Having the target segment eligible for treatment, patients were classified into patients with native artery, patients with stent, patients with vein bypass, and patients with prosthetic bypass. Technical failure was defined as conversion from thrombolysis to surgical thrombectomy, revision, bypass segment, or amputations.
The primarily assessed outcomes were primary and secondary potency, overall survival, and amputation-free survival (AFS). The secondary outcomes were conversion to surgery, reintervention within the first month, and amputation within the first month. Any endovascular procedure that was conducted on the ipsilateral limb was considered as reintervention. The patency of the occluded segment was assessed, and its data were extracted from the patients’ file regardless of the reintervention.
Statistical analysis was conducted using SPSS platform for Windows version 23 (SPSS Inc., Chicago, Illinois, USA). The sample size was calculated using MedCalc software version 15.2.2 (MedCalc Software, Mariakerke, Belgium) using the mean duration of the primary patency of the artery published in previous studies  and putting the power as 80% and alpha value as 5%. Continuous data were presented as mean and SD or median and range according to the normality, whereas categorical data were presented as median and range. Preoperative data and intraoperative data were analyzed using analysis of variance with either Mann–Whitney or Wilcoxon test after descriptive statistics as described. Primary and secondary outcomes were analyzed using Kaplan–Meier curve and Cox regression model. The level of significance was considered when the P value was less than 0.05.
The revision of achieved files revealed that 49 patients fulfilled the eligibility criteria. Among these patients, 34 were males, with a mean of age of 54.9±3.61 years. Having the risk factors, 41 patients were hypertensive, 27 patients were hyperlipidemic, 23 were diabetic, 25 with coronary artery disease, 36 were smokers, and six had chronic renal insufficiency. Table 1 reveals the demographic characteristics of the included patients.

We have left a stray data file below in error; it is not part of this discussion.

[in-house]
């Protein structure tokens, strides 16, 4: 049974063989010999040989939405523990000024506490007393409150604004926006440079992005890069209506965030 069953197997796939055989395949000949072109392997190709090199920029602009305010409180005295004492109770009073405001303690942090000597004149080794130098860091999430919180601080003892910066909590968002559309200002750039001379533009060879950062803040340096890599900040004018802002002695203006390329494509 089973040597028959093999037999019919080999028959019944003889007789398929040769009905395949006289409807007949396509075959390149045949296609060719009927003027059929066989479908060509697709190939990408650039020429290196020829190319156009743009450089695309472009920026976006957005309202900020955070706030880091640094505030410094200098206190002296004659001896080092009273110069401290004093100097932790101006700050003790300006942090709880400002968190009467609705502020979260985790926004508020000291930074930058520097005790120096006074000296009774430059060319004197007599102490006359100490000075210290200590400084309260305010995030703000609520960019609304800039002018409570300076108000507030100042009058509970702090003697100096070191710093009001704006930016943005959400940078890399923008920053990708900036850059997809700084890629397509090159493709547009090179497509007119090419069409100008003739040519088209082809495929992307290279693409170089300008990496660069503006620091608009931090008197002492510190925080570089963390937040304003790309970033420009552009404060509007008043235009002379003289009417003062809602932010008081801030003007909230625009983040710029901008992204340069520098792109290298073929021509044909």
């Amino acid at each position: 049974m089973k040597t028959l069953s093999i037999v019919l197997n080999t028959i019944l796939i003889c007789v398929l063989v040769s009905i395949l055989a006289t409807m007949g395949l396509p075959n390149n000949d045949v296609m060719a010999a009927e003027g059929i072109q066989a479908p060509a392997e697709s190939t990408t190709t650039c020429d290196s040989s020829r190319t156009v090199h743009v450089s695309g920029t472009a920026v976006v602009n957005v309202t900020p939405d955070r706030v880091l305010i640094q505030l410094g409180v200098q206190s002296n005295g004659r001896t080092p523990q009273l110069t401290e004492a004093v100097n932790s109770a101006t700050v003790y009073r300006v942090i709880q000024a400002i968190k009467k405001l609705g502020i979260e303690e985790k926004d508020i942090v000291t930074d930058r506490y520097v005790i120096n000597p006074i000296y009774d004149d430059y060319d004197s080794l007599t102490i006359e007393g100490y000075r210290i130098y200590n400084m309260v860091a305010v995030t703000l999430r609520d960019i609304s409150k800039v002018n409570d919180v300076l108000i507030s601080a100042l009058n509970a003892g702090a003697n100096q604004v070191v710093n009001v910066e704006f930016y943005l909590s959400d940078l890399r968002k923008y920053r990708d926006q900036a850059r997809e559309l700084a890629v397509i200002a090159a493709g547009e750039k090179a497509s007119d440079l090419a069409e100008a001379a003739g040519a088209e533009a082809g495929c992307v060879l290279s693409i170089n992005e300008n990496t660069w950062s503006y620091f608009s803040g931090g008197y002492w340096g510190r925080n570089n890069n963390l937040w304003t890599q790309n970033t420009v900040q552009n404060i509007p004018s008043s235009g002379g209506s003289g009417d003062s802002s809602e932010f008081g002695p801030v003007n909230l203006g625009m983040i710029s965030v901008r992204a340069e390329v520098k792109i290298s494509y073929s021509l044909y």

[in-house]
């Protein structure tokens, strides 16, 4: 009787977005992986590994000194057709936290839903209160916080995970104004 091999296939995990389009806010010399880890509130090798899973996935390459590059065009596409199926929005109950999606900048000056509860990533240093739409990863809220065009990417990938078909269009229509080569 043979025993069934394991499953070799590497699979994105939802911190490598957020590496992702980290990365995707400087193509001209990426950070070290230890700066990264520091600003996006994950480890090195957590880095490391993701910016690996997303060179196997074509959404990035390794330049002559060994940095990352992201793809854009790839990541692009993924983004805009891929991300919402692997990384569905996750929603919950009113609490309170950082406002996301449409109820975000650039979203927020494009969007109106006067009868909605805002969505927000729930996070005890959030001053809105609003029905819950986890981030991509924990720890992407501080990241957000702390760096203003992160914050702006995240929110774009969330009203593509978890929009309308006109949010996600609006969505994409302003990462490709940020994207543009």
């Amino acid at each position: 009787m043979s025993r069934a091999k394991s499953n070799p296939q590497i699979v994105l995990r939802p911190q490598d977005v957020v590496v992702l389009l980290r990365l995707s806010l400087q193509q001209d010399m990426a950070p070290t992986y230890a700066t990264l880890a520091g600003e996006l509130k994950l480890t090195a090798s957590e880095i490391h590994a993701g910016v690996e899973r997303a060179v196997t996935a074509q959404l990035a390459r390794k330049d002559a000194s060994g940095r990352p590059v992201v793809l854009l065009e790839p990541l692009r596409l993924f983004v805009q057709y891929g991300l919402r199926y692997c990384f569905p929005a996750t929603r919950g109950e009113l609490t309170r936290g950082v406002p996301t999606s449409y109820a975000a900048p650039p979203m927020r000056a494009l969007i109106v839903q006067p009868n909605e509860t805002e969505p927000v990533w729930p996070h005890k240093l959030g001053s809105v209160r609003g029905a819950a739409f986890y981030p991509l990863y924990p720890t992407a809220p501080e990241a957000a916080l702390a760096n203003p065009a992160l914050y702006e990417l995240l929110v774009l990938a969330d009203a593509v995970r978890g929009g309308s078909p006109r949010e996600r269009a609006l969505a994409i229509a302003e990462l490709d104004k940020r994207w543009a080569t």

Having the Rutherford classification, 25 patients were class I, 20 were class IIa, two were class IIb, and two patients were class III. The mean gap between start of symptoms and the thrombolysis was 3.1±12.9 days. Having the affected limb, 33 patients had lower limb ischemia (seven cases were bilateral) and 16 cases had upper limb ischemia. Regarding the treated segment, 40.8% of the patients were treated for affected native artery, 20.4% were treated for affected stent, 32.6% were treated for prosthetic bypass, and 6.1% were treated for vein bypass. In ∼8.1% of the patients, the thrombolysis was performed for vein bypass. Having the culprit lesion, it was present in aortoiliac segment in 4.08% of the patients, present in femoropopliteal segment in 18.36% of the patients, tibial segment in 44.89% of the patients, axillary segment in 8.16% of the patients, brachial segment in 6.12% of the patients, and ulnar segment in 12.24% of the patients (Table 2).
The mean time of thrombolysis was 1.79±0.79 days, with a mean rate of infusion of 0.63±0.21 mg/h. Only thrombolysis was conducted for 24 patients, whereas 25 patients received additional procedures including angioplasty, aspiration thrombectomy, stenting, or pulse-spray thrombectomy (Table 2).
A total of 15 patients with thrombolysis were subjected to conversion to surgery (Table 3). Bypass, embolectomy, and endarterectomy were included in the surgery options that were performed. Conversion was defined as failure of thrombolysis and preparation of surgery within 1 month after thrombolysis. Within 1 month after technically successful thrombolysis, reintervention occurred for three patients and major amputation occurred for other three patients. In addition, major complications that occurred preoperatively for three patients were myocardial infarction, hemorrhage, and stroke, and death occurred in two patients.
The mean follow-up period was 32.4±29.1 months. The primary patency in the first year of follow-up was 38%, whereas in the second year, it was 26%, and in the third year, it was 22%. The primary patency was conserved in the native artery for 20.3±32.7 months, whereas the secondary patency was conserved for the same segment for 24.4±33.1 months. Regarding the stent segment, the primary patency was preserved for 17.6±21.1 months, whereas the secondary patency was preserved for 21.3±20.9 months. Regarding the bypass graft, the primary patency was preserved for 9.91±23.1 months, whereas the secondary patency was preserved for 21.3±20.9 months. The primary patency was associated with adding further treatment [HR=0.571; 95% confidence interval (CI): 0.375–0.973; P=0.043] (Fig. 1). Similarly, the improved secondary patency was associated with thrombolysis of native artery and additional treatment (HR=0.635, 95% CI: 0.340–1.07, P=0.087 and HR=0.513, 95% CI: 0.296–0.889, P=0.017, respectively). However, negative secondary patency was associated with thrombolysis of bypass graft (HR=0.590, 95% CI: 0.327–0.985, P=0.047).